The financial data below pertains to animal issue-related charities whose IRS Form 990 filings came too late to abstract in our 10th annual “Who Gets The Money?” charts, published in December 1999.

Each charity is identified by apparent focus: A for advocacy, E for education, S for sheltering.

Charities often declare to the IRS a balance of program vs. fundraising and maintenance expense (overhead) which differs from the balance as it would be stated under National Charities Information Bureau guidelines. The % column states each charity’s overhead costs as declared; the ADJ column states those costs as they would appear if the NCIB guidelines were followed. The NCIB recommends that overhead costs should not be more than 40% of total spending.

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Chimp refuge in Ghana hits bumps

From ANIMAL PEOPLE, January/February 2000:

 

Friends of Animals literature describing disease experiments to which ex-laboratory chimpanzees may have been subjected apparently backfired in December 1999 against FoA plans to relocate chimps from U.S. labs to a newly created sanctuary in Ghana.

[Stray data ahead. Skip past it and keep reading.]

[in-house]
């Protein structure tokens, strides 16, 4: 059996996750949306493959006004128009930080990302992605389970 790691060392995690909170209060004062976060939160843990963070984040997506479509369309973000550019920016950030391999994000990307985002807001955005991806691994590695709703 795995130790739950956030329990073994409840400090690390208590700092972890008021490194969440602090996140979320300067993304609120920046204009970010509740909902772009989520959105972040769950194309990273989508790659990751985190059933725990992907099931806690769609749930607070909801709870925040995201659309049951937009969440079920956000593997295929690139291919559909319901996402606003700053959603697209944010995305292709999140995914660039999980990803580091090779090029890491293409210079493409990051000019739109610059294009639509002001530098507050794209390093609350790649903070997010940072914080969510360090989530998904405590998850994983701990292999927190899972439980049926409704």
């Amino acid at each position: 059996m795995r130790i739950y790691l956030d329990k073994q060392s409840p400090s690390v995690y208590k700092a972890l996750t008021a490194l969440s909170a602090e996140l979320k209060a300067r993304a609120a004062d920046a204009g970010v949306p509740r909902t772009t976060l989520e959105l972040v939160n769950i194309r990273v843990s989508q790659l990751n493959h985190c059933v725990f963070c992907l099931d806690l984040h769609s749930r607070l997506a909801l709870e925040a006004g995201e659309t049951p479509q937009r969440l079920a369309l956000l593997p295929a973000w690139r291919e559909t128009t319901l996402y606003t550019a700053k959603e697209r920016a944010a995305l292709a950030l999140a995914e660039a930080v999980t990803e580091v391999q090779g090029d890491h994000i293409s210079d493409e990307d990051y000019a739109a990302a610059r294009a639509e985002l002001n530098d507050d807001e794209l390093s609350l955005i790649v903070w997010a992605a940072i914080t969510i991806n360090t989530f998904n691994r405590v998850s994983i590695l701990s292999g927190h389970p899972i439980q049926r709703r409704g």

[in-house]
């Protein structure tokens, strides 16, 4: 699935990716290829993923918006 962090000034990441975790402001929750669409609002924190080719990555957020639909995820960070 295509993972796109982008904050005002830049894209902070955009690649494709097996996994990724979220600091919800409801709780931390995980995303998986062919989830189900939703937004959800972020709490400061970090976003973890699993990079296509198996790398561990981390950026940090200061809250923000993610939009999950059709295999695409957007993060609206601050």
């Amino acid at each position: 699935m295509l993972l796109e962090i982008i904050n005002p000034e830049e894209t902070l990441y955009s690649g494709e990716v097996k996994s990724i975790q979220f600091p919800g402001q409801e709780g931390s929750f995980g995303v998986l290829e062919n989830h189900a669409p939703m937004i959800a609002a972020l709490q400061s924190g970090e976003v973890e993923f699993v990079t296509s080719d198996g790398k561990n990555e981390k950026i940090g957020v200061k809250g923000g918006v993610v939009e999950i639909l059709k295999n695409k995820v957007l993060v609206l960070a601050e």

FoA has been developing the sanctuary on Konklobi, a 163-acre island in Lake Volta, for approximately three years, in cooperation with the Ghana Department of Wildlife and with advisory supervision from Primarily Primates president Wally Swett. The Konklobi project director, Gerald A. Punguse, retired from his former post as chief wildlife officer in Ghana in November 1998.

 

The next step was to be actually obtaining chimps and delivering them to Ghana, to live out the rest of their lives in semi-wild habitat.

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Editorial: Pepsi Gets the Point